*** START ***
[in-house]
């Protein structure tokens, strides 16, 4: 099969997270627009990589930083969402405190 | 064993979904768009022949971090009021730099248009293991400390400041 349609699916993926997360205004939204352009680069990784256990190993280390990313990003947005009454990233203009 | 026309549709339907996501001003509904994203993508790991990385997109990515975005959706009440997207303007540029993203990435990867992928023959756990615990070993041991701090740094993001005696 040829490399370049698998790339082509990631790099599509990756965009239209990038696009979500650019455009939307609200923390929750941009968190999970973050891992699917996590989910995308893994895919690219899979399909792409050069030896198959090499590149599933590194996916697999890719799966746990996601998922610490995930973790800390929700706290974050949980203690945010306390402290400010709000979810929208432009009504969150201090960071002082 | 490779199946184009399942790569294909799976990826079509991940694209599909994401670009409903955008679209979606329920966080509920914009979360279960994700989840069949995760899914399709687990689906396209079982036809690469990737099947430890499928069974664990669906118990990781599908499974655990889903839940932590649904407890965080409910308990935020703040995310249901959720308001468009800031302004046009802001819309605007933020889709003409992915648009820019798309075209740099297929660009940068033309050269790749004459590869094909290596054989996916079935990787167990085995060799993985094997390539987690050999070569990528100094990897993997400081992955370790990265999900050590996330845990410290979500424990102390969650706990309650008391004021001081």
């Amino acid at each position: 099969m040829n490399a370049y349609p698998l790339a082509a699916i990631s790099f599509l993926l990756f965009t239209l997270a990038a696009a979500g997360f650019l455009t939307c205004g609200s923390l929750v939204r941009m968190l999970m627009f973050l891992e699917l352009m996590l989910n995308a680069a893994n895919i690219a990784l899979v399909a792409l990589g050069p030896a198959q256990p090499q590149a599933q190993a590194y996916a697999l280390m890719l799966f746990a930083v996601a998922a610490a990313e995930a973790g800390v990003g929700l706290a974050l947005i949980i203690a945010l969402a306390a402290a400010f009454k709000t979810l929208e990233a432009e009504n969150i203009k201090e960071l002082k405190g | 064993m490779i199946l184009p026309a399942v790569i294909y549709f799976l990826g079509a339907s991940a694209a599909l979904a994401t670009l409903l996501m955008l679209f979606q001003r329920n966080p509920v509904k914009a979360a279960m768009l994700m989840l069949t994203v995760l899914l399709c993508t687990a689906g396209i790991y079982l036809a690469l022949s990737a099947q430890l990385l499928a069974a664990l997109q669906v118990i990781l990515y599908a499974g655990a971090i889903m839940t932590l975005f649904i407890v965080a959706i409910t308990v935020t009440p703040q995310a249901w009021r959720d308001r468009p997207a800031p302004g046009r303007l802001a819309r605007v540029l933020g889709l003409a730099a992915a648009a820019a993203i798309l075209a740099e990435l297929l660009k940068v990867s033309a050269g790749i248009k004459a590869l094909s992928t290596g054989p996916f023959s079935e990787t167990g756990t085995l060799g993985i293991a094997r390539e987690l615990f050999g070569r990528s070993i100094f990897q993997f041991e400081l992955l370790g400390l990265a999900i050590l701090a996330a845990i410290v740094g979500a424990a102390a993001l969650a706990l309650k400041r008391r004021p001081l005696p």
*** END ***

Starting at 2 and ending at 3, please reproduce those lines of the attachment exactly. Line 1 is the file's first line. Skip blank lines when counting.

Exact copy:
């Protein structure tokens, strides 16, 4: 099969997270627009990589930083969402405190 | 064993979904768009022949971090009021730099248009293991400390400041 349609699916993926997360205004939204352009680069990784256990190993280390990313990003947005009454990233203009 | 026309549709339907996501001003509904994203993508790991990385997109990515975005959706009440997207303007540029993203990435990867992928023959756990615990070993041991701090740094993001005696 040829490399370049698998790339082509990631790099599509990756965009239209990038696009979500650019455009939307609200923390929750941009968190999970973050891992699917996590989910995308893994895919690219899979399909792409050069030896198959090499590149599933590194996916697999890719799966746990996601998922610490995930973790800390929700706290974050949980203690945010306390402290400010709000979810929208432009009504969150201090960071002082 | 490779199946184009399942790569294909799976990826079509991940694209599909994401670009409903955008679209979606329920966080509920914009979360279960994700989840069949995760899914399709687990689906396209079982036809690469990737099947430890499928069974664990669906118990990781599908499974655990889903839940932590649904407890965080409910308990935020703040995310249901959720308001468009800031302004046009802001819309605007933020889709003409992915648009820019798309075209740099297929660009940068033309050269790749004459590869094909290596054989996916079935990787167990085995060799993985094997390539987690050999070569990528100094990897993997400081992955370790990265999900050590996330845990410290979500424990102390969650706990309650008391004021001081």
């Amino acid at each position: 099969m040829n490399a370049y349609p698998l790339a082509a699916i990631s790099f599509l993926l990756f965009t239209l997270a990038a696009a979500g997360f650019l455009t939307c205004g609200s923390l929750v939204r941009m968190l999970m627009f973050l891992e699917l352009m996590l989910n995308a680069a893994n895919i690219a990784l899979v399909a792409l990589g050069p030896a198959q256990p090499q590149a599933q190993a590194y996916a697999l280390m890719l799966f746990a930083v996601a998922a610490a990313e995930a973790g800390v990003g929700l706290a974050l947005i949980i203690a945010l969402a306390a402290a400010f009454k709000t979810l929208e990233a432009e009504n969150i203009k201090e960071l002082k405190g | 064993m490779i199946l184009p026309a399942v790569i294909y549709f799976l990826g079509a339907s991940a694209a599909l979904a994401t670009l409903l996501m955008l679209f979606q001003r329920n966080p509920v509904k914009a979360a279960m768009l994700m989840l069949t994203v995760l899914l399709c993508t687990a689906g396209i790991y079982l036809a690469l022949s990737a099947q430890l990385l499928a069974a664990l997109q669906v118990i990781l990515y599908a499974g655990a971090i889903m839940t932590l975005f649904i407890v965080a959706i409910t308990v935020t009440p703040q995310a249901w009021r959720d308001r468009p997207a800031p302004g046009r303007l802001a819309r605007v540029l933020g889709l003409a730099a992915a648009a820019a993203i798309l075209a740099e990435l297929l660009k940068v990867s033309a050269g790749i248009k004459a590869l094909s992928t290596g054989p996916f023959s079935e990787t167990g756990t085995l060799g993985i293991a094997r390539e987690l615990f050999g070569r990528s070993i100094f990897q993997f041991e400081l992955l370790g400390l990265a999900i050590l701090a996330a845990i410290v740094g979500a424990a102390a993001l969650a706990l309650k400041r008391r004021p001081l005696p």